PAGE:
15 February 2016, Sweetcrude, Lagos — In October 2016 a Chadian court ordered a consortium led by ExxonMobil to pay a fine of US$74 billion for allegedly underpaying royalties on their operation in the country and the parties have entered into negotiations over the issue.
The fine relates to the statistical royalty on exports on production from two licenses, held under concession agreements issued in 1988 and 2004, which currently account for over 40% of production in the country.
Production operations have been ongoing since 2003 from seven fields from which the court alleges the consortium has underpaid US$800 million in royalties. The disagreement stems from a past arrangement, which the government claims is invalid, to pay a reduced rate of export royalty instead of the usual 2% rate.
The hydrocarbon industry in Chad is an important sector for state income, which prior to the fall in oil prices in 2014 represented more than 60% of state revenues.
The recent sustained low price environment, coupled with the expectation that production will begin to decline into the medium term, has led to severe budgetary problems for the government and pressure to raise additional revenues, with receipts falling by more than 50% from 2014 to 2015.
The position of the upstream sector as a major revenue source leaves the industry exposed in times of economic difficulty to attempts to increase state take at the expense of contractors holding existing contracts and those looking to negotiate for new licenses.
The forecast of fiscal take and production highlights the disconnection between the two as the price fell from 2014.
Even as production has increased, government receipts fell considerably up to 2016, after which they begin to recover as total production from existing fields began to plateau. Production from CNPC’s planned Daniela Complex, which unlike the Exxon-operated concession agreements is licensed under a production sharing agreement, offsets the decline of existing fields. Fiscal take is forecast to reach a post-crash peak in 2021 as a result of the new production, but this is insufficient to offset losses from the low oil price despite production forecast to match the historic peak of 180 thousand barrels of oil equivalent per day (mboed). Beyond 2021 declining production from current and planned fields will continually erode government income from the upstream sector unless there is upward movement in the oil price over the medium term or new large projects are brought online.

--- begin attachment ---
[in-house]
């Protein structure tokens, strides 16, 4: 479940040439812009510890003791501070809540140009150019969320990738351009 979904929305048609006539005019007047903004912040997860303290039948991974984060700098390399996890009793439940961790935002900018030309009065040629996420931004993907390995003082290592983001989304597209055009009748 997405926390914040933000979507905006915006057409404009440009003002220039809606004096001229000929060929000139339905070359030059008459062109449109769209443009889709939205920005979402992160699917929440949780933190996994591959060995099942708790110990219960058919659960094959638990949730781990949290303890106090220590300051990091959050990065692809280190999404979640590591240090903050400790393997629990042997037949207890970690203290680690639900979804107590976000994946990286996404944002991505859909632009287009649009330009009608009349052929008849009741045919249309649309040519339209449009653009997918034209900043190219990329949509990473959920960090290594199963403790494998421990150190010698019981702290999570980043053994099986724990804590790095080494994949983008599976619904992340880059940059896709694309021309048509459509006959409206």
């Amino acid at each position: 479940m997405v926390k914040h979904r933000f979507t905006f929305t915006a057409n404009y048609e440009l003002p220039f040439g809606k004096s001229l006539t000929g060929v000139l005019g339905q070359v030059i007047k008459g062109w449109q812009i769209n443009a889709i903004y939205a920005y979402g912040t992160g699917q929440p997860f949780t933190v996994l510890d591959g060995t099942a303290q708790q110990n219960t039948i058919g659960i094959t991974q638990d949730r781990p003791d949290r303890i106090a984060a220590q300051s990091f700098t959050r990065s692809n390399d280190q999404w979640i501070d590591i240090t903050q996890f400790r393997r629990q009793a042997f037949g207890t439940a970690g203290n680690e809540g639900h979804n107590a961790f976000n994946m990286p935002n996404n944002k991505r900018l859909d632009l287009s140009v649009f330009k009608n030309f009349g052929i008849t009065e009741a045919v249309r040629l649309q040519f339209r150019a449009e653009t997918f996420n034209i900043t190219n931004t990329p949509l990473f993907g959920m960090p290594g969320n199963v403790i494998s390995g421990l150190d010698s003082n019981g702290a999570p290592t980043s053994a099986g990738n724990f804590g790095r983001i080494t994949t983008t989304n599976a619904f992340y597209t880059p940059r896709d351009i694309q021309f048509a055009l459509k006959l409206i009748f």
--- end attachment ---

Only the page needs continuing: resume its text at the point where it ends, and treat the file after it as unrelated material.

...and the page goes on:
Over the longer term, a strategy of increasing state take may create problems as the fiscal regime loses competitiveness. The undiscounted state takes for a comparative development scenario is currently in line with regional peers under the older concession regime and the current production sharing framework. Any significant upward movement in the state take may reduce interest from foreign investors and undermine exploration efforts in the country, possibly adding to budgetary pressures in the future.
Past frictions between the government and operators are similar to the current case, where the government has imposed strong measures in response to alleged infractions by licensees.
A dispute in 2006, centred on the interpretation of a tax benefits agreement with Petronas and Chevron, led the president to expel the companies from the country. The matter was only settled once the companies agreed to pay back more than US$280 million and the tax agreement was invalidated.
Recently, CNPC had a license cancelled after they were issued a US$1.2 billion fine for alleged environmental violations in 2013.
This issue was only resolved after a reduced fine of US$400 million was paid and the license terms were renegotiated, which increased the liquids royalty rate by 1.75% and granted a 10% equity share to the state for the current producing fields and 25% for future discoveries.